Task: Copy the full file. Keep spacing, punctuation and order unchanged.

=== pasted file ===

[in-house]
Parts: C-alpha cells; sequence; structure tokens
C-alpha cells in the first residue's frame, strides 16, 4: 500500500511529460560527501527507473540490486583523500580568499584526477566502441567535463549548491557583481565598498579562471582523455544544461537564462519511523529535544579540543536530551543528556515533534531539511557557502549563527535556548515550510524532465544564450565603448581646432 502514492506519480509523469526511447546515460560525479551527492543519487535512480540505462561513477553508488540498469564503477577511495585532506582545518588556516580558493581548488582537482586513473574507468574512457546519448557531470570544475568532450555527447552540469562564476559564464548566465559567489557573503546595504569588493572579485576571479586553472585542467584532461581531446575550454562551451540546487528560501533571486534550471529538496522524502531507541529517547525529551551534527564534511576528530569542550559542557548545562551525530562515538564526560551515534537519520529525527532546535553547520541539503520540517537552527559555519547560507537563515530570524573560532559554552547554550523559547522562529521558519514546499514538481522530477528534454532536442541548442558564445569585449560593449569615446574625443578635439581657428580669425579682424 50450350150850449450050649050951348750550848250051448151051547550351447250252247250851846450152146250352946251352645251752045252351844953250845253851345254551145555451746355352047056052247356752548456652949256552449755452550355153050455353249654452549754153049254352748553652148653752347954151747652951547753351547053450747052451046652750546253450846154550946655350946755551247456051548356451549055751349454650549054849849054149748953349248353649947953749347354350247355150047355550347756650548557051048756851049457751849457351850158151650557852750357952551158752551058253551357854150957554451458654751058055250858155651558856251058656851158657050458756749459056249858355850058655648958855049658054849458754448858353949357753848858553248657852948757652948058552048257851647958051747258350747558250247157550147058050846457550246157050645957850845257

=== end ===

[in-house]
Parts: C-alpha cells; sequence; structure tokens
C-alpha cells in the first residue's frame, strides 16, 4: 500500500511529460560527501527507473540490486583523500580568499584526477566502441567535463549548491557583481565598498579562471582523455544544461537564462519511523529535544579540543536530551543528556515533534531539511557557502549563527535556548515550510524532465544564450565603448581646432 502514492506519480509523469526511447546515460560525479551527492543519487535512480540505462561513477553508488540498469564503477577511495585532506582545518588556516580558493581548488582537482586513473574507468574512457546519448557531470570544475568532450555527447552540469562564476559564464548566465559567489557573503546595504569588493572579485576571479586553472585542467584532461581531446575550454562551451540546487528560501533571486534550471529538496522524502531507541529517547525529551551534527564534511576528530569542550559542557548545562551525530562515538564526560551515534537519520529525527532546535553547520541539503520540517537552527559555519547560507537563515530570524573560532559554552547554550523559547522562529521558519514546499514538481522530477528534454532536442541548442558564445569585449560593449569615446574625443578635439581657428580669425579682424 50450350150850449450050649050951348750550848250051448151051547550351447250252247250851846450152146250352946251352645251752045252351844953250845253851345254551145555451746355352047056052247356752548456652949256552449755452550355153050455353249654452549754153049254352748553652148653752347954151747652951547753351547053450747052451046652750546253450846154550946655350946755551247456051548356451549055751349454650549054849849054149748953349248353649947953749347354350247355150047355550347756650548557051048756851049457751849457351850158151650557852750357952551158752551058253551357854150957554451458654751058055250858155651558856251058656851158657050458756749459056249858355850058655648958855049658054849458754448858353949357753848858553248657852948757652948058552048257851647958051747258350747558250247157550147058050846457550246157050645957850845257